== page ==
I will also point out that not all rights kick in at the age of 18. Teenagers can work at 14 and 9 months. I don’t know if things have changed, but when I was a teen, you could get your own medicare card at the age of 14 too. Most children have their own bank accounts, and I know that I was allowed to withdraw money from my own bank account at the age of 9 without a parents’ signature, and I had my own ATM card by 14 (I assume most kids would get them sooner these days).

  15. I’d say it’s a pretty big gain for a group of citizens who are currently disenfranchised

    Beppie, what I’m arguing is that very young people are simply not citizens in the same way adults are, having entirely different presumed legal responsibilities and rights. The law, in all of the examples we’ve been discussing, treats children differently to adults exactly because they do not share the same responsibility for their actions as adults do.

    “but children/teens aren’t informed enough” is a spurious argument

    We accept the argument when it comes to crime, why not when it comes to elections?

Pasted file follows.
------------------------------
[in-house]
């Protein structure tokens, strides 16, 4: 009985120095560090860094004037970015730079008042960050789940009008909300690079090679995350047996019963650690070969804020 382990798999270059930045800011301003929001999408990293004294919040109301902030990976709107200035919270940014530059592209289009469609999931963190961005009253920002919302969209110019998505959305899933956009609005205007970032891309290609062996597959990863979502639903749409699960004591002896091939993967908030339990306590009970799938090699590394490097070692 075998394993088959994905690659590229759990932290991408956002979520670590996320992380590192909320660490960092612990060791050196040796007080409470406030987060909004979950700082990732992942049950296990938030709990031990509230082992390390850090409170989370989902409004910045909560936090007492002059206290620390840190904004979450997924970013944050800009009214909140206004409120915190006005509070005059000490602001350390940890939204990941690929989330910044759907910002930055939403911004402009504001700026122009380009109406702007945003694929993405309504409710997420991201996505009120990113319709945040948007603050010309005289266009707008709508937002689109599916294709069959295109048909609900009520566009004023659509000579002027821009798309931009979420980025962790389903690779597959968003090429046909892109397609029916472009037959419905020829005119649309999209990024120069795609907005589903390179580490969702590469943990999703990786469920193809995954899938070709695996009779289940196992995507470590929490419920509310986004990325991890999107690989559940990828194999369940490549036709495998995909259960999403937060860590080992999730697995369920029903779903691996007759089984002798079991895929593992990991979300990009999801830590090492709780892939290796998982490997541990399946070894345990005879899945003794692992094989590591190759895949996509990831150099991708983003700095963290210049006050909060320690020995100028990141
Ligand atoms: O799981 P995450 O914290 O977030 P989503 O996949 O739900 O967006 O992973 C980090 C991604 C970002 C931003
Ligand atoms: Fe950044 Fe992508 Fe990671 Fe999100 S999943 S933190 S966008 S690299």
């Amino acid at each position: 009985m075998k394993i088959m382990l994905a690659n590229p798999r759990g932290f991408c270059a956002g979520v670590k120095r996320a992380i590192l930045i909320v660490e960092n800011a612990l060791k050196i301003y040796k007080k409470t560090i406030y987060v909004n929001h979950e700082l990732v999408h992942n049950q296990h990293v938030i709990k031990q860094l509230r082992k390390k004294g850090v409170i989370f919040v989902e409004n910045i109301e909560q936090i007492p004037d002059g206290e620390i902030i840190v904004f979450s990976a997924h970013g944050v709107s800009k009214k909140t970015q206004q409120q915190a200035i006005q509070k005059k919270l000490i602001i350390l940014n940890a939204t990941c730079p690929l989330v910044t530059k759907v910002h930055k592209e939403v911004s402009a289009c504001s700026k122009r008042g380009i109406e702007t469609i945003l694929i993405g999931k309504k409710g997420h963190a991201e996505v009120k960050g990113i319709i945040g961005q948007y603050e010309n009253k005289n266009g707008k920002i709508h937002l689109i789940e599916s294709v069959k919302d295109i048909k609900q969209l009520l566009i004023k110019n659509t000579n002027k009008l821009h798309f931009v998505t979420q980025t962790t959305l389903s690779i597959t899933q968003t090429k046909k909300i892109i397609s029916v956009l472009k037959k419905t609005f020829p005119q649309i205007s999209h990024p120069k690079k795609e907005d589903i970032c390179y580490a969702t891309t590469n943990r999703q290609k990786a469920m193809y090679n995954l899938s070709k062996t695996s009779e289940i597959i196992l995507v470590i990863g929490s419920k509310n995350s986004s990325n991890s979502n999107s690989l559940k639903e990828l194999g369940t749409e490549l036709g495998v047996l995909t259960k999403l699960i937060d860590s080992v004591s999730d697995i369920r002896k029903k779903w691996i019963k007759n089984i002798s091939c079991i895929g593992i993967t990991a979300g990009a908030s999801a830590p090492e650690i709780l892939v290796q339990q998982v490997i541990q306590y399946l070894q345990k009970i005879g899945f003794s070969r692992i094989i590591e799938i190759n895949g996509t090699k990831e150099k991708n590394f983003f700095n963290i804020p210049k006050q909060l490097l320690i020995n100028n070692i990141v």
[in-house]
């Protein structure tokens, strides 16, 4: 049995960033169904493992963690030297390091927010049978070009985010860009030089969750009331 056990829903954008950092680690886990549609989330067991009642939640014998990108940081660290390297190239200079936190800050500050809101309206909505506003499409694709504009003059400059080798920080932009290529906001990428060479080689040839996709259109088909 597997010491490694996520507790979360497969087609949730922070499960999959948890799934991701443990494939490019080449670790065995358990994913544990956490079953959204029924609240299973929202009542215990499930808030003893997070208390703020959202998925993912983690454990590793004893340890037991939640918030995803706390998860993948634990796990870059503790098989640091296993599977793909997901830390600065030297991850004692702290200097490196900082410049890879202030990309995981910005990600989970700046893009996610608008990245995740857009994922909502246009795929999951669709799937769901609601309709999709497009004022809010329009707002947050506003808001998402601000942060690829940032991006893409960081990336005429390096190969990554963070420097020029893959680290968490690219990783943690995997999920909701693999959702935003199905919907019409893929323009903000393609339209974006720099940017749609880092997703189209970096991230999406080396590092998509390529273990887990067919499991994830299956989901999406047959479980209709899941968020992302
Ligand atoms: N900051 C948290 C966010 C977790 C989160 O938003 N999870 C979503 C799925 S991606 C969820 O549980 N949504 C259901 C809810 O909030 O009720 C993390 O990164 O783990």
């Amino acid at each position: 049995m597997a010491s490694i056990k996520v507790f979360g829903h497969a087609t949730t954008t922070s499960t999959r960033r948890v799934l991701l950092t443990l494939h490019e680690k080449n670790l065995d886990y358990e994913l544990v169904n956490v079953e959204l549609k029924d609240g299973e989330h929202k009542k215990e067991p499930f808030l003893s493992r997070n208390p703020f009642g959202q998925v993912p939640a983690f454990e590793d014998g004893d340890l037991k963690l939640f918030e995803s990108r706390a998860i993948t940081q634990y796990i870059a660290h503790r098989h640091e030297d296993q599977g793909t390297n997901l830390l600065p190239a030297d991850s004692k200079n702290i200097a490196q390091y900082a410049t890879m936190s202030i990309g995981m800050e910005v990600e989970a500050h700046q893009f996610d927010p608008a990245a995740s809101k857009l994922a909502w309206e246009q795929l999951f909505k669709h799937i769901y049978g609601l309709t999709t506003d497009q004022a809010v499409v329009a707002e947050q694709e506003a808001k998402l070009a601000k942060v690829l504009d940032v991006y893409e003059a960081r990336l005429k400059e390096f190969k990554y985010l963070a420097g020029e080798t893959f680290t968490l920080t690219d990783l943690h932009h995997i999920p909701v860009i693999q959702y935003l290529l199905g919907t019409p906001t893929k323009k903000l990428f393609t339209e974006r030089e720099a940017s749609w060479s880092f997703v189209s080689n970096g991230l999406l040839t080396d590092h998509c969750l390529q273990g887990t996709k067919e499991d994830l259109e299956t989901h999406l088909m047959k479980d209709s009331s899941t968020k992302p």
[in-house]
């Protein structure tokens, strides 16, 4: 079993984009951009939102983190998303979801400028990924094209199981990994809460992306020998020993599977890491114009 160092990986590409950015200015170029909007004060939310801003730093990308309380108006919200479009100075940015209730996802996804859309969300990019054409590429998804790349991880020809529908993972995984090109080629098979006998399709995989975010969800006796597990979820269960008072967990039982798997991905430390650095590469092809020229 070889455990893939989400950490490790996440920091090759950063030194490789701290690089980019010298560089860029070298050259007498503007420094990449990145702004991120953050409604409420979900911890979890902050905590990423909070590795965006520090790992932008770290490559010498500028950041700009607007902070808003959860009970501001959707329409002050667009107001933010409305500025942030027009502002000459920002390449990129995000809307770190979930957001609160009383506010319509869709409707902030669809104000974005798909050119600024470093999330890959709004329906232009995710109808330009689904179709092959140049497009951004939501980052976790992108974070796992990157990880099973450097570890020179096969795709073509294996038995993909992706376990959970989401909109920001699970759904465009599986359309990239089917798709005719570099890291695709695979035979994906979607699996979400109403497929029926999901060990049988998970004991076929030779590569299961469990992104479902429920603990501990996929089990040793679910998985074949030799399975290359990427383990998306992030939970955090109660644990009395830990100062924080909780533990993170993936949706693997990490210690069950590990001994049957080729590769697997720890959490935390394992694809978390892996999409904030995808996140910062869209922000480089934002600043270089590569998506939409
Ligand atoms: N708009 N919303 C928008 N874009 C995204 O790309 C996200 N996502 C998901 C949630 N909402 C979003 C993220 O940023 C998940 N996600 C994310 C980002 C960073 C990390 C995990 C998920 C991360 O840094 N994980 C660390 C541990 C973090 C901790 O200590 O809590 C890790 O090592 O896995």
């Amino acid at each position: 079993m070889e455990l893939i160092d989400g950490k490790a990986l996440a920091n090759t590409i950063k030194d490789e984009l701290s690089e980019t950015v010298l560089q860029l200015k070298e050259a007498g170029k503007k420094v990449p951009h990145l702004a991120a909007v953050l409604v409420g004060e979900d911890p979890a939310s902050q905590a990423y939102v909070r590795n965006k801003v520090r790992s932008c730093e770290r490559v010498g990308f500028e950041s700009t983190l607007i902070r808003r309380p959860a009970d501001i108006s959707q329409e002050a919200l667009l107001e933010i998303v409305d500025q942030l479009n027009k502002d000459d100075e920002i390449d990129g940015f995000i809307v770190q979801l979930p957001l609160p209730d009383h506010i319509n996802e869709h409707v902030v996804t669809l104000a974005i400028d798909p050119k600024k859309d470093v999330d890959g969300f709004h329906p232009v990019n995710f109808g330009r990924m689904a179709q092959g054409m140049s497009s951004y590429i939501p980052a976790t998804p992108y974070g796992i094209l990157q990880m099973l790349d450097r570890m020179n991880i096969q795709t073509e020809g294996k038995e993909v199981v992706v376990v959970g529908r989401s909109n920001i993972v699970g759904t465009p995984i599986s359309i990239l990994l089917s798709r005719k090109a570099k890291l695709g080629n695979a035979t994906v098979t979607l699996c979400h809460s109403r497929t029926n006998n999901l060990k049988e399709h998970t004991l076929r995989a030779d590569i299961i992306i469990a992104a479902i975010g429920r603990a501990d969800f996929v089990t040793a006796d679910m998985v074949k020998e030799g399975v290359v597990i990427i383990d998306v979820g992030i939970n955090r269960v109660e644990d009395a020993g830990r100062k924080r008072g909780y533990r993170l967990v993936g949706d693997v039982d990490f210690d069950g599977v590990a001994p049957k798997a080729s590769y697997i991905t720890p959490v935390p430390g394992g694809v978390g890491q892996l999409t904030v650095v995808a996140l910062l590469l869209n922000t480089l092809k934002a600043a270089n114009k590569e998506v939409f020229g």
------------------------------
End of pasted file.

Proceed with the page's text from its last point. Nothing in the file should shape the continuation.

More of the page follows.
Legal discrimination against youth isn’t just about protection from exploitation; their crimes are punished less harshly than those of adults, and rightly so. Their disenfranchisement is deliberate; and youth by its very nature is something one grows out of.
    Whether we draw the line at 16, 18, 12, or 35, we’re just arguing degrees. I happen to think that 18 is a sensible low boundary for the franchise, as it’s an age when most people in our society are expected to have made a transition into independent adulthood. I’m simply not convinced enough by the arguments: either that more voters will lead to better democratic outcomes (or better youth policy), or that the process of voting is an individually educative good.

  16. And I should also add that what Alfie McKenzie did—enrol to vote while he was not eligible to be on the roll—whether deliberate or accidental is electoral fraud, not a laudable non-violent political action.

    My crime only came out when I confided in one of my teachers. She didn’t see the funny side and told the deputy head. I don’t blame him for reporting it to the council, he was legally obliged at that point. But it was rather nerve-racking to think that I might be fast on the road to becoming a convict.

    Yes well ask any Queenslander about the Shepherdson Inquiry and they probably won’t see the funny side either.

  17. Liam, the Shepherson enquiry was about branch-stacking, not about disenfranchised citizens registering to vote. McKenzie’s act was most certainly both non-violent and political; whether or not it was laudable is more subjective. Personally, I applaud him, just as I would have applaud any woman who did the same thing before women were allowed to vote.